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Ch. 9: Pearl Fisheries of the South Sea Islands

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ISLANDS OF THE PACIFIC
197
cember 28, 1892, it was interdicted altogether with a view to preserv­ing the industry to the natives, as it represents their principal means of livelihood. The suit commonly employed at Penrhyn consists of a helmet and a jumper, neither boots nor trousers being worn. Owing to the absence of weights on the feet, it rarely but nevertheless some­times happens that a diver turns upside down, and the unwieldy helmet keeps him head downward while the air rushes out under the bottom cord of the jumper and he is suffocated. Also, when a good patch of shells has been located, the temptation to remain down too long is great, and paralysis often results. On the whole, these diving-suits have proven very dangerous to the light, graceful swimmers of these southern seas, to whom they are about as much of an impediment as was Saul's armor to the shepherd lad who slew the giant with the simple pebble from a sling.
And there are dangers also in nude diving, even to those who have spent a lifetime about the water. Sharks and sting-rays and devil-fish there are in abundance, and many of them know the taste of diver's flesh ; on the other hand many a daring South Sea Islander could tell of a fierce combat more thrilling than even those pictured by Victor Hugo. One of the chief advantages of the diving-suit is that in case a shark comes along, the diver can bide his time until the fish is ready to leave, or he can frighten it away by ejecting air bubbles from the sleeve of his suit or by other demonstrations ; whereas a nude diver is obliged to seek the air without delay, and in the retreat is seized by the fish who, human like, has his appetite increased by the visible retreat of the object of his desire.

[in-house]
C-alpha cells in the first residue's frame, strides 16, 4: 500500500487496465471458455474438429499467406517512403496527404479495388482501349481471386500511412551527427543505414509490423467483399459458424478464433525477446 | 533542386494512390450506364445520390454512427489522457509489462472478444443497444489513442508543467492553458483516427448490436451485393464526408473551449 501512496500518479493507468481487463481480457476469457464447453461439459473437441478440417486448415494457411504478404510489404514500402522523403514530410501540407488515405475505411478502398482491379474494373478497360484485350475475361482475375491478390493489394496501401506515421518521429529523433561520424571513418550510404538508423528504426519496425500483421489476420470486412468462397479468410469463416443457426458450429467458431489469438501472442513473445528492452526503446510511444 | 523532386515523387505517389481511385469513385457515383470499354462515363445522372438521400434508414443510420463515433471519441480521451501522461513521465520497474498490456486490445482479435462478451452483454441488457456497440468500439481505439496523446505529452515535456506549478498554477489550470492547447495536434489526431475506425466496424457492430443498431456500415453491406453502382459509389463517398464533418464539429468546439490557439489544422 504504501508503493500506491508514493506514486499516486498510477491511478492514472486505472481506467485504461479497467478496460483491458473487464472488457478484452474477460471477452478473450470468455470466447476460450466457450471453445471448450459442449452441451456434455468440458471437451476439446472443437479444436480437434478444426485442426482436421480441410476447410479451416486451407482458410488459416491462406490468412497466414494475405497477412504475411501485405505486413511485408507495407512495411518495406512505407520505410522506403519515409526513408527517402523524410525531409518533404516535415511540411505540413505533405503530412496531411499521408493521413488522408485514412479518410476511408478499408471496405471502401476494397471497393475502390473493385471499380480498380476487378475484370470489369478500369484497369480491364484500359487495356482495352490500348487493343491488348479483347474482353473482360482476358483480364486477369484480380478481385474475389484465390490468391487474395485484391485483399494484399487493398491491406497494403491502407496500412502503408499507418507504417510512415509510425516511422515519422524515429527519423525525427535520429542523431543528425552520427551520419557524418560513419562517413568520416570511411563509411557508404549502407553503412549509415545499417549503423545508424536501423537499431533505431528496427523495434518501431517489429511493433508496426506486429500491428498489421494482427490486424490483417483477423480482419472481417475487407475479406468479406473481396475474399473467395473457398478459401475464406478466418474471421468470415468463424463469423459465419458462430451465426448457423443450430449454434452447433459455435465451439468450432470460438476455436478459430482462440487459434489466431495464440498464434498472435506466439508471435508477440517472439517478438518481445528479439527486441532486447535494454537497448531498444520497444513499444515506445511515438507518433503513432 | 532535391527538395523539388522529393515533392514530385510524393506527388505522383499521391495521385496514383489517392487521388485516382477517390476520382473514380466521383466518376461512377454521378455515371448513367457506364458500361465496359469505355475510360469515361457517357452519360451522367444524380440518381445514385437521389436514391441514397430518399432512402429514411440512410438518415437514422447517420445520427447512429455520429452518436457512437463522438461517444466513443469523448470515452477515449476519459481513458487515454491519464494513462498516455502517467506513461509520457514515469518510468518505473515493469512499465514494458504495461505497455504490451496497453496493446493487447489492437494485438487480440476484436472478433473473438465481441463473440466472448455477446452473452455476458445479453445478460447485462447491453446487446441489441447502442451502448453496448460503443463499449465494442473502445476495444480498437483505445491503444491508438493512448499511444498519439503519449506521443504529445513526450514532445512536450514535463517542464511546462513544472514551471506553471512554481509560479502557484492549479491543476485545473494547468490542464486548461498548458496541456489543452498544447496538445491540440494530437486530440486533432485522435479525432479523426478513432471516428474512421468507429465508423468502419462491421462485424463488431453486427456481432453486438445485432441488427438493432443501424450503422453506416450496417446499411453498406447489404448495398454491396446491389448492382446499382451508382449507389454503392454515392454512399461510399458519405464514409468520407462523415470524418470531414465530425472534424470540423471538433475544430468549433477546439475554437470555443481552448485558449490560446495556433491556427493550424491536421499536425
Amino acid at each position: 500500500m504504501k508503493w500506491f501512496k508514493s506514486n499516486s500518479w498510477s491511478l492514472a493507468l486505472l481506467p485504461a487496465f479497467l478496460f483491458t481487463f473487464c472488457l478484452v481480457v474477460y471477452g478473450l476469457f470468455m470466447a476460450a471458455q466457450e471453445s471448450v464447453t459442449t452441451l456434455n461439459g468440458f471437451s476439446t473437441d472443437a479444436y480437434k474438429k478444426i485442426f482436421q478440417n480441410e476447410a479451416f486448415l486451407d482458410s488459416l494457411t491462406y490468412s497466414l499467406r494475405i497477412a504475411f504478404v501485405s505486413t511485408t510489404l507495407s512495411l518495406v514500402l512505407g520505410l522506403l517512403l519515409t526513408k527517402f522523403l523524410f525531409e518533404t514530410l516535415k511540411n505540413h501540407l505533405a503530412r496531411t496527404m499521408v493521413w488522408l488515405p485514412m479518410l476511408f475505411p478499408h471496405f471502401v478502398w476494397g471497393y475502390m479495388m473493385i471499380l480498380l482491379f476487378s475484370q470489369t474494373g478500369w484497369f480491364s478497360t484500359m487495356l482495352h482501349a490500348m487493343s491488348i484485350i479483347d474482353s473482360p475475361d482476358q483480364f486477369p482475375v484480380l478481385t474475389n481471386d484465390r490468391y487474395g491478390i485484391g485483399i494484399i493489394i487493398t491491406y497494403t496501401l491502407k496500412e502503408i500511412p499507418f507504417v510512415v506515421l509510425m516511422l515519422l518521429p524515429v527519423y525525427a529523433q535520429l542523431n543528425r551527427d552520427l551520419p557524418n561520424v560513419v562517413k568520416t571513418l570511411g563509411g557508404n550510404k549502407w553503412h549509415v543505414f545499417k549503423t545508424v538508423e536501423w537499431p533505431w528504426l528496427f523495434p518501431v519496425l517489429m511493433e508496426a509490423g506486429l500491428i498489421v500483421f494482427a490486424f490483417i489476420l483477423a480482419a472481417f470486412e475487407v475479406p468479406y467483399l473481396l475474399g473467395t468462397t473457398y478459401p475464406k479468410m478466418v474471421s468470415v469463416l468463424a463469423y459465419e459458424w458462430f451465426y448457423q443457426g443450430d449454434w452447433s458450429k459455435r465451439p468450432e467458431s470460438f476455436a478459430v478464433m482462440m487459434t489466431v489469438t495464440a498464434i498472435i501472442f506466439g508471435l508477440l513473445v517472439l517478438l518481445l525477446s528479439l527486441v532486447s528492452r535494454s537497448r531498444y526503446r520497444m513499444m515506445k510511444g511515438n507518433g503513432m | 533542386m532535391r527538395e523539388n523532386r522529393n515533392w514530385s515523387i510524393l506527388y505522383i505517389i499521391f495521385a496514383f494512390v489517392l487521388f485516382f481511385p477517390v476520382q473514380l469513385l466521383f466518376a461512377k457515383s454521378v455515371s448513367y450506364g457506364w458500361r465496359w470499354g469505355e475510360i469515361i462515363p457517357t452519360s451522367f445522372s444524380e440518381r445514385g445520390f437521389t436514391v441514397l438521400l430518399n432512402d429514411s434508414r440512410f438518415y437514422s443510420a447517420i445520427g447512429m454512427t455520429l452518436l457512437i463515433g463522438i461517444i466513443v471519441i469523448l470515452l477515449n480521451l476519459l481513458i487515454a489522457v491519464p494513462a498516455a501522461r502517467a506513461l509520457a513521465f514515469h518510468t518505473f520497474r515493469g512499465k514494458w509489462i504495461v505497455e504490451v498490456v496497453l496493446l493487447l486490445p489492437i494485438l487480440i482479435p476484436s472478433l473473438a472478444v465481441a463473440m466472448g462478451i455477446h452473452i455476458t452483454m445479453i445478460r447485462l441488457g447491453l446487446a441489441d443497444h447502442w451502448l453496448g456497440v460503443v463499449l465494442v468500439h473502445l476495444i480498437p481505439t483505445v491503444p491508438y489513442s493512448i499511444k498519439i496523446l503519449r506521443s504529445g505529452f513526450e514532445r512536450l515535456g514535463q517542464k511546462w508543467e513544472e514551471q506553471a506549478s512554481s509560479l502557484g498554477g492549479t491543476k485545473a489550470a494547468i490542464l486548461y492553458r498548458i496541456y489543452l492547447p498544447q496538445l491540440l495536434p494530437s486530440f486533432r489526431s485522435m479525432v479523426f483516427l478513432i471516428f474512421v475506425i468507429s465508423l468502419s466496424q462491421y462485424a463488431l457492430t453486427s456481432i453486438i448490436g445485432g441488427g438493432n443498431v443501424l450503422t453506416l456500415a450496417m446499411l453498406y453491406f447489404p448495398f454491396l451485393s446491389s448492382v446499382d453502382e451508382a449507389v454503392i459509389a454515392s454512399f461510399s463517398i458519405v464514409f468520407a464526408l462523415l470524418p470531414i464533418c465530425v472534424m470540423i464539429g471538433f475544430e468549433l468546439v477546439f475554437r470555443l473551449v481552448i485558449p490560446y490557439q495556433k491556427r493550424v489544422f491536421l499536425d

Not Schiller nor Edgar Allan Poe ever conjured up a picture more ghastly than that of a Penrhyn diver caught like a rat in a trap by some huge, man-eating shark or fierce kara mauua, crouching in a cleft of the overhanging coral, under the dark green gloom of a hundred feet of water, with bursting lungs and cracking eyeballs, while the threatening bulk of his terrible enemy looms dark and steady, full in the road to life and air. A minute or more has been spent in the downward journey ; another minute has passed in the agon­ized wait under the rock. . . . Has he been seen? . . . Will the creature move away now, while there is still time to return? The diver knows to a second how much time has passed ; the third minute is on its way ; but one goes up quicker than one comes down, and there is still hope. . . . Two minutes and a half; it is barely possible now, but—the sentinel of death glides forward; his cruel eyes, phosphorescent in the gloom, look right into the cleft where die wretched creature is crouching, with almost twenty seconds of life still left, but now not a shred of hope. A few more beats of the laboring pulse, a gasp from the tortured lungs, a sudden rush of silvery air bubbles, and the brown limbs collapse down out of the cleft like wreaths of seaweed. The shark has his own. (Beatrice Grimshaw in the "Graphic")
Ch. 9: Pearl Fisheries of the South Sea Islands Page of 650 Ch. 9: Pearl Fisheries of the South Sea Islands
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